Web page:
Eyeo Festival – Notes, Day 1
Monday June 27, 2011
Processing 2.0 – Ben Fry, Casey Reas
Since 2001, Fry and Reas have developed Processing, an open source programming environment created for the visual arts. In this presentation, they will discuss the past, present, and future of the project as it nears the 2.0 release.
Processing was founded on the idea that programming and education go hand-in-hand, and this has been key in the evolution of Processing. Another foundational idea behind the development of Processing is that we need the ability to be able to sketch through programming in order to prototype. This has driven the development of Processing as a tool for programming in a visual arts context. Processing was made for teaching programming – it is a bridge to other programming languages. Processing also has a community infrastructure, and is extensible through libraries, and has a concise and scalable IDE.
Check out the Processing libraries for enabling audio, video, and communicating with other devices: Processing.org/reference/libraries
People using processing as platform to design cross-media. There are a lot of great online tutorials and books out there on Processing – one example is Processing: A Programming Handbook for Visual Designers and Artists by Casey Reas.
Truth and Beauty – Moritz Stefaner
Moritz Stefaner keeps chasing the perfect form for information. In his talk, he will deconstruct some of his recent works, shedding some light on his work process and the rationale behind the design decisions. We will also learn about some of his experiences in how to make a living as a freelance information visualizer, and why a flower garden can be a perfectly fine data visualization of the latest OECD country ranking. Also, he has a lovely German accent.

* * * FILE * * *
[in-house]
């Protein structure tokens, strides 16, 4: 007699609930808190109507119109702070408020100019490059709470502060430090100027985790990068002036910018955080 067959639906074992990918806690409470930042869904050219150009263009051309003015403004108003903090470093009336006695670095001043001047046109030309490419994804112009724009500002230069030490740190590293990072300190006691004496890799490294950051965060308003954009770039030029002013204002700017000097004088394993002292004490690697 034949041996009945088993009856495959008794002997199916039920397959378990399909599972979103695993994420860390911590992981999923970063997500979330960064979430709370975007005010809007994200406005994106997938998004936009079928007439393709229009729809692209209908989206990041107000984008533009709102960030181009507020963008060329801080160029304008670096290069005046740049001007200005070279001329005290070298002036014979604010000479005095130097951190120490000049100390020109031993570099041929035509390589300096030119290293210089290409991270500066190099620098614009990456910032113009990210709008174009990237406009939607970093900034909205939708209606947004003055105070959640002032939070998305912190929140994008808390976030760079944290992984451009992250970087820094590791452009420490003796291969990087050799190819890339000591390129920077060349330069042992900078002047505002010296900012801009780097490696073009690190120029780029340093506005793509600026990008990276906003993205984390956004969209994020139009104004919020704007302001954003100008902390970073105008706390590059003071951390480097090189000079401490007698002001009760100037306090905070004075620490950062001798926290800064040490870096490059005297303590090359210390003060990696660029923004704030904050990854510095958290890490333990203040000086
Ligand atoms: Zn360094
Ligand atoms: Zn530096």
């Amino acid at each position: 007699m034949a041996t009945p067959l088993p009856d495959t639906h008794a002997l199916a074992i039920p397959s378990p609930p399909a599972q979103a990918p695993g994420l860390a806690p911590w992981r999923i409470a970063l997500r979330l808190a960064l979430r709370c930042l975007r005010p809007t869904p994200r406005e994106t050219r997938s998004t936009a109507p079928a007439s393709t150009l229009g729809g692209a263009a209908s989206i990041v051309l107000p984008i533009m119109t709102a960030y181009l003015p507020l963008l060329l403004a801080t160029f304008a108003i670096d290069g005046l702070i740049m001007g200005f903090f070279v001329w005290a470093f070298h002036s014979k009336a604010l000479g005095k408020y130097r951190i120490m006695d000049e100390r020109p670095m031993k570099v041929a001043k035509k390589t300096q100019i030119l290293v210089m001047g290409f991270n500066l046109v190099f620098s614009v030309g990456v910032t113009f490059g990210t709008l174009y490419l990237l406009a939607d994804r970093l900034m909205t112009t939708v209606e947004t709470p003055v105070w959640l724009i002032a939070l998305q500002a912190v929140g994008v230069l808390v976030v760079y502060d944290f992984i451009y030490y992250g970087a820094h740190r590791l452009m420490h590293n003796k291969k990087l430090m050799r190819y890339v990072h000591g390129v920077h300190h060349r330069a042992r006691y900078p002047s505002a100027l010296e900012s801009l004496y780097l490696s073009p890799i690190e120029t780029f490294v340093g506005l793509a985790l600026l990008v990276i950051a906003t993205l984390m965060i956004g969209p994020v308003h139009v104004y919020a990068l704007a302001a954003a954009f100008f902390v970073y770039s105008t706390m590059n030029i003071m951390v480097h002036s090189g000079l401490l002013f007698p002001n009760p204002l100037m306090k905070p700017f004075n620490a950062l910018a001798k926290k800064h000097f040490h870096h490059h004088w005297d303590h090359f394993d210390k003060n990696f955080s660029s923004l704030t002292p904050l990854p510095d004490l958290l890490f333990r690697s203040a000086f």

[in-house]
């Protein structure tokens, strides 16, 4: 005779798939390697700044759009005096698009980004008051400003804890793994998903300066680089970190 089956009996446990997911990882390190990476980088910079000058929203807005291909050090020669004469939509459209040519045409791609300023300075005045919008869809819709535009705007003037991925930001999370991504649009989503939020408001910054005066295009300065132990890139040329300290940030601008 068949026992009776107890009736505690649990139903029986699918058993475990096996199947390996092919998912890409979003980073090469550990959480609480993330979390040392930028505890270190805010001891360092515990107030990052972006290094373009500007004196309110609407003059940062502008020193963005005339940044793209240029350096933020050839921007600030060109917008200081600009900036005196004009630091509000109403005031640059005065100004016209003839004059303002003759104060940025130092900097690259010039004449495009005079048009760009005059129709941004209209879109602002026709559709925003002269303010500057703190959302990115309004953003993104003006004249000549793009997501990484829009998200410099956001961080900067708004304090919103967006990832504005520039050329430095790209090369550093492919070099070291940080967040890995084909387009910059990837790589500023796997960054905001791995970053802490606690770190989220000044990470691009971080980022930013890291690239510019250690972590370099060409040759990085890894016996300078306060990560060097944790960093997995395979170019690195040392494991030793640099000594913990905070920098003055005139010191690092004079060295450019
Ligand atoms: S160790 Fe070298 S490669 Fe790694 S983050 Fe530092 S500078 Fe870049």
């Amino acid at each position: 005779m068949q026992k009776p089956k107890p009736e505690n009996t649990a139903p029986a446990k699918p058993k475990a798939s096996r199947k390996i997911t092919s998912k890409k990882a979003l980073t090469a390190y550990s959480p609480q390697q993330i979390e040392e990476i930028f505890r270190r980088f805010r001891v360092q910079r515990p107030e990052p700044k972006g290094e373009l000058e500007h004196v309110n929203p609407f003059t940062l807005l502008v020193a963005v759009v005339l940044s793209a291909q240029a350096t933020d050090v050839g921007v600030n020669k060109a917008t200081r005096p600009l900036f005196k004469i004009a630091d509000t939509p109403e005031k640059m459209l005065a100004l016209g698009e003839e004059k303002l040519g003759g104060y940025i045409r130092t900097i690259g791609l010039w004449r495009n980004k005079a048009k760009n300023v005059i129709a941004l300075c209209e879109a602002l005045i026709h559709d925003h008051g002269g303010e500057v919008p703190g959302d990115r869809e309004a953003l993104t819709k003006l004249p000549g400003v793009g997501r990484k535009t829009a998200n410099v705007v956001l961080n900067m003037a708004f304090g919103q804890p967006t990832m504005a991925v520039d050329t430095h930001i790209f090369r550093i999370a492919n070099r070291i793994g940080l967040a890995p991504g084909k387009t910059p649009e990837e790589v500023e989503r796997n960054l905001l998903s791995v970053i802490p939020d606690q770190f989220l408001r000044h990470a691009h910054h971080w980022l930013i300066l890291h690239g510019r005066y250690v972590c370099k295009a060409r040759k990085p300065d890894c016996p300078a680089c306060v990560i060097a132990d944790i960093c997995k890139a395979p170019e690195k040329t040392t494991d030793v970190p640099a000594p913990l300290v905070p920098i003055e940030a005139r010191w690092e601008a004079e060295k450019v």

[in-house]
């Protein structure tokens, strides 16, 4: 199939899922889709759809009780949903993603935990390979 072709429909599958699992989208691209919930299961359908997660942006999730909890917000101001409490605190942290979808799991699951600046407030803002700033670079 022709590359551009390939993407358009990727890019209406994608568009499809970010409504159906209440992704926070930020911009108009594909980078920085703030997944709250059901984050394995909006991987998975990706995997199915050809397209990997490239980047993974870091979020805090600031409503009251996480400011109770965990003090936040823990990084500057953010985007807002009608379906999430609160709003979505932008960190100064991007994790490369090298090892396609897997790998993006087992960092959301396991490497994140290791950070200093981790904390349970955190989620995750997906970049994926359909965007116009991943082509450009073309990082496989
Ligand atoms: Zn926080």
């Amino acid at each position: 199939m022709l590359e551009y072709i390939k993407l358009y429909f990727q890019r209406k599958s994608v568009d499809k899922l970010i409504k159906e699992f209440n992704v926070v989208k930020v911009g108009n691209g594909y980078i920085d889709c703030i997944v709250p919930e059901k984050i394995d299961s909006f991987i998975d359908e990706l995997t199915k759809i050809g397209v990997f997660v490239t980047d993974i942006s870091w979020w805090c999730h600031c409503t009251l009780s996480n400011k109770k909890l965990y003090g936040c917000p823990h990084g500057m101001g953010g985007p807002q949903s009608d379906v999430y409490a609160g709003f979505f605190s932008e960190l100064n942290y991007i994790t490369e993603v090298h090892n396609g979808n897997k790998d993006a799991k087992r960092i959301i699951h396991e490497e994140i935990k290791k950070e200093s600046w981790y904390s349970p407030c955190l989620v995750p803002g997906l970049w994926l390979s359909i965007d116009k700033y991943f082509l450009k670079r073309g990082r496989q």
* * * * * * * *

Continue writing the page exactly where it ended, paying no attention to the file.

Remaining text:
Stefaner began as a web designer, then moved to Cognitive Science and explored how we work with information. He feels that truth and beauty should guide the work that we do in data visualization. He began working on data visualization through an interest in navigating information spaces. He got his masters at Potsdam in Interface Design. He now titles himself "Truth and Beauty Operator" – this is very fitting for his focus and his work. Some themes that Stefaner is interested in are integrity, form, and function.
One of his first interactive visualizations – Organic Link Network
Another example he gave was Notabilia: Visualizing Deletion Discussions on Wikipedia. Stefaner shared his process for designing Notabilia, a visualization of deletion discussions on Wikipedia. He shared sketches, experiments, and drafts, highlighting the need to truly explore the data in visual form. He explained how he arrived at the final format, and how the organic tree structure evolved naturally from the data.
His process involves making a ton of different charts to explore the data, do lots of experiments, generate many visualizations, in order to understand the limitations of the data and find a quick way for our eye to calculate and understand. In this way he is able to reduce the data down to what is most interesting. He asks what does the visualization evoke beyond just the literal meaning of the data?
In the context of sharing his Twitter visualization, Revisit, he notes that when you are working with dynamic data, you need to figure out what do you keep, and what do you throw away. Revisit was used to show the #eyeo Twitter feed throughout the Eyeo conference.
(An archive of the Eyeo Twitter Revisit can be found here: http://moritz.stefaner.eu/projects/revisit/index_eyeo.html )
Another project that Stefaner shared was Map Your Moves, a visual exploration of where New Yorkers moved in the last decade. The visualization allows you to make selections and explore trends (if any) and reasons for why people move in or out of a location. Data was collected from a survey broadcasted in the New York area. Because of this, Stefaner chose to put a lens on New York and give a more logarithmic sense of distance in relation to the other locations on the "map."